These are the three things I'd recommend, and it all starts with not being shy about asking for what you want, especially when you've already helped someone and they're really satisfied with your services.
I have a slightly different approach than the listed ones.
The first one is set up a referral/partner network with associated documents, talking about what kind of business you are looking for, and most importantly, HOW MUCH will you compensate them for finding you a lead, and/or a customer.
But before you expect a current client to do that, you need to test their NPS (Net Promoter Score). After having some sort of "proof" with the client about your value proposition (in my case, after I bring in 10 leads and they make 3 sales or something like that), you should send them a really quick survey asking them how they would rate your service and how likely they are to recommend you to others. If they respond positively, email (or better yet call or sit down with them) and ask them if they know any other people that might be in need of your services, tell them of your referral program and politely push them to help you get in contact with the new prospect.
Hope that helped.
Many years ago, I listened to a training session done by someone who has speaking to the top .1% of all sales people who worked for the former Merrill Lynch. One tenth of one percent! He asked this question, "If I told you I could increase your business by 10% and it would only take 6 seconds in each call, would you do it?" You heard an audible murmur from the audience. These were extremely successful sales people being told they could do better and it would take a trivial amount of time in each call. He pointed to someone in the audience and said, "Time me." And then said, "Is there anyone else you know who I can be helping." You don't ask sit around referring your doctor or lawyer. You need to continuously plant the seed for referrals.
You've received some good help here, already, so I won't repeat all of that. Instead, I'll highlight one of the very simple but crucial things you can do, and that's to help the client you are depending on tell your story in the right way. The longer they have been your client, the less likely they will introduce you properly. That's because they may have you in a box that you've long ago busted out of. I think you know what I mean, too.
Picture a lead coming in by email, and you set up a phone call to explore the relationship. Somewhere in the call you'll ask, "Hey, how did you hear about us?" What they say next will make your heart sink or soar, because you'll immediately know--based on who introduced you--what impressions they already have. You're quick, or cheap, or fun to work with, or a great problem solver, etc.
So don't take that for granted--it's not just getting them to introduce you, but feeding them the right story to tell so that you're far down the road of being positioned appropriately.
When you say personal introduction, I believe you mean self-introduction. If that is what you mean, you must understand certain things about Self-Introduction. A self-introduction explains who you are, what you do and what others need to know about you. You should provide a self-introduction any time you meet someone new and do not have a third party to introduce you. Offer a self-introduction when you are:
a. Beginning an interview
b. Attending a hiring event
c. Networking with new connections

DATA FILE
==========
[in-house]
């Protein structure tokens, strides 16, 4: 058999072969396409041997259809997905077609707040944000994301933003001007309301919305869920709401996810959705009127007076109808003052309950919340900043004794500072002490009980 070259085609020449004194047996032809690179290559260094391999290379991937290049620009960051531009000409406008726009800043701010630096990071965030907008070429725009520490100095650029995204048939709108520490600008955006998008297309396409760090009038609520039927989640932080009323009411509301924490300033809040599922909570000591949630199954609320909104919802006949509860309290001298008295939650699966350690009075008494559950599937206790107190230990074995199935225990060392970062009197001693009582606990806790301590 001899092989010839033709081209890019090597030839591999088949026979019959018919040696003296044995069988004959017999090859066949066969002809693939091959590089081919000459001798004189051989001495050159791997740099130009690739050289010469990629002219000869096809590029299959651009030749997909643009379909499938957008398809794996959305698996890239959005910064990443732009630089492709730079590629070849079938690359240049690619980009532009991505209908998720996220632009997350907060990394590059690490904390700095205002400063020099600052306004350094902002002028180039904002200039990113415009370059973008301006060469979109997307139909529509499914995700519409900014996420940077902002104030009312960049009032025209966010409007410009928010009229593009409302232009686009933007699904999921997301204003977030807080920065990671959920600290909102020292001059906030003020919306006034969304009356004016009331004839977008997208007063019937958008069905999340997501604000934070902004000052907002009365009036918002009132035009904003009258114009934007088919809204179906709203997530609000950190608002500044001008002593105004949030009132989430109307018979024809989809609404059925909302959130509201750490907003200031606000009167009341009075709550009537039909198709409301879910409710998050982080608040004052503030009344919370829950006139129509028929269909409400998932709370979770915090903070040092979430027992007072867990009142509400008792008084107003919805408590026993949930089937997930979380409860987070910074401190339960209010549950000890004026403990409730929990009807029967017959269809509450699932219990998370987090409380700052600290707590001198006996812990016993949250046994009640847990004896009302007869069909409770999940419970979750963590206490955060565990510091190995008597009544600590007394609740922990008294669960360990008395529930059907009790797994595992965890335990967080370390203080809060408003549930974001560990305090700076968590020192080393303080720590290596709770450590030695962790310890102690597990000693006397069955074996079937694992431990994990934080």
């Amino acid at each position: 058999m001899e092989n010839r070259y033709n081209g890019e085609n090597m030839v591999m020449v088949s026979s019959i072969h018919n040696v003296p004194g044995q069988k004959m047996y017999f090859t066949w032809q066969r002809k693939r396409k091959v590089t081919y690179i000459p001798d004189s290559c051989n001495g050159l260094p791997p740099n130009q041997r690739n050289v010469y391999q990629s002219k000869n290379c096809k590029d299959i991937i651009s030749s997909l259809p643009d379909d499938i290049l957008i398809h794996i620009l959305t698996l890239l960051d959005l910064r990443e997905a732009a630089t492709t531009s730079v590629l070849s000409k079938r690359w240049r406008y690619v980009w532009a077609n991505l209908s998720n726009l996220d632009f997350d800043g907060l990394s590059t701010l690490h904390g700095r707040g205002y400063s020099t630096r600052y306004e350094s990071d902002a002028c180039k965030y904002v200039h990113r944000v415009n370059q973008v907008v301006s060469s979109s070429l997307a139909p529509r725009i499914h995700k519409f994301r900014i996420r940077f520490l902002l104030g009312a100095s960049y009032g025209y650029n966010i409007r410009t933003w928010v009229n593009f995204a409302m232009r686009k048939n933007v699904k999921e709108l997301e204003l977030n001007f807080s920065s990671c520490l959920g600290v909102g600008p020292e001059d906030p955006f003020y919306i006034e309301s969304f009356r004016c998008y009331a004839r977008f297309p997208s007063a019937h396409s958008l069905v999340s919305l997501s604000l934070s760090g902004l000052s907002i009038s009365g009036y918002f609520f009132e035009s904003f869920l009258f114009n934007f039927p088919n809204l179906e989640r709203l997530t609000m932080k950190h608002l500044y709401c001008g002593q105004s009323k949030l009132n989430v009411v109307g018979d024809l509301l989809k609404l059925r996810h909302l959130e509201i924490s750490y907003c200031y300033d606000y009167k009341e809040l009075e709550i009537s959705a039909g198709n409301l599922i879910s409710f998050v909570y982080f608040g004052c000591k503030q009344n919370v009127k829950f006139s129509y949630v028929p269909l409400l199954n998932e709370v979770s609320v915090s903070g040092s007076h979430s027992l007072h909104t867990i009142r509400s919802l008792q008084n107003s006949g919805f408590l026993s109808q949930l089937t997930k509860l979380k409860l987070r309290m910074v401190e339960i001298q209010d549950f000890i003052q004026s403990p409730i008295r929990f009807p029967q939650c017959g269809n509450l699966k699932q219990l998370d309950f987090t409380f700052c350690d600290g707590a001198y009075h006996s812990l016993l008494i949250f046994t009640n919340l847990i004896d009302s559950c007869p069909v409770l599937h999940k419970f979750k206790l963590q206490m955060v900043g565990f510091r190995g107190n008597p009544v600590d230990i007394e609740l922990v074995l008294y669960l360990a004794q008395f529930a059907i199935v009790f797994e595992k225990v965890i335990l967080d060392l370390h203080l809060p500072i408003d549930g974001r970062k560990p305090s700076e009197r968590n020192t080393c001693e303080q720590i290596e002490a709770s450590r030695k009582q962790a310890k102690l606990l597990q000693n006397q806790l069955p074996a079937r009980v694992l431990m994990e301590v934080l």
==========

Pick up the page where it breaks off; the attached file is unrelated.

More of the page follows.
d. Giving a presentation
e. Meeting people at a trade show
A self-introduction should include your name and occupation (or desired occupation) and key facts that will help you make an impression on the person you are speaking to. In a few sentences, cover the most important things that others need to know about you.
Whether you plan to deliver your self-introduction verbally or in writing, it’s helpful to draft a sample of what you want to say in advance. Preparing and practicing a verbal introduction will solidify the key points in your mind so you do not forget any important details. Crafting a written self-introduction will give you a template that you can turn to quickly when you need to send an email regarding a job posting or sales opportunity that you have found.
These steps will help your clients write an effective self-introduction:
1. Summarize your professional standing
The first sentence of your self-introduction should include your name and job title or experience. If you are unemployed and seeking a job, you might mention your educational degree, certification level or current place in your job search. For example:
a. “My name is Jordan Lin, and I’m a recent computer science graduate from Stanford University.”
b. “I’m Avery Lucas, and I’m seeking an entry-level warehousing job that will use my organization, attention to detail and time management skills.”
c. “My name is Rylan Curtis, and I’m chief engineer for Jacobs and Associates.”
2. Elaborate on your experiences and achievements
Customize this part of the introduction to highlight the details most relevant to the person you’re speaking to. If you are in a job interview, discuss your professional skills and accomplishments. If you are giving a presentation, offer information that supports your authority in the area you’re speaking on. When you are introducing yourself to a potential client, mention your products and services.
3. Conclude with a lead-in to the next part of the conversation
Keep your introduction short and conclude it by leading into what you would like to happen next. For a presentation, you would summarize what you plan to discuss. In an interview, mention why you are the best person for the job. A self-introduction to a new client or colleague should end with a call to action. This could be a meeting, sale, or further correspondence.
Besides if you do have any questions give me a call: https://clarity.fm/joy-brotonath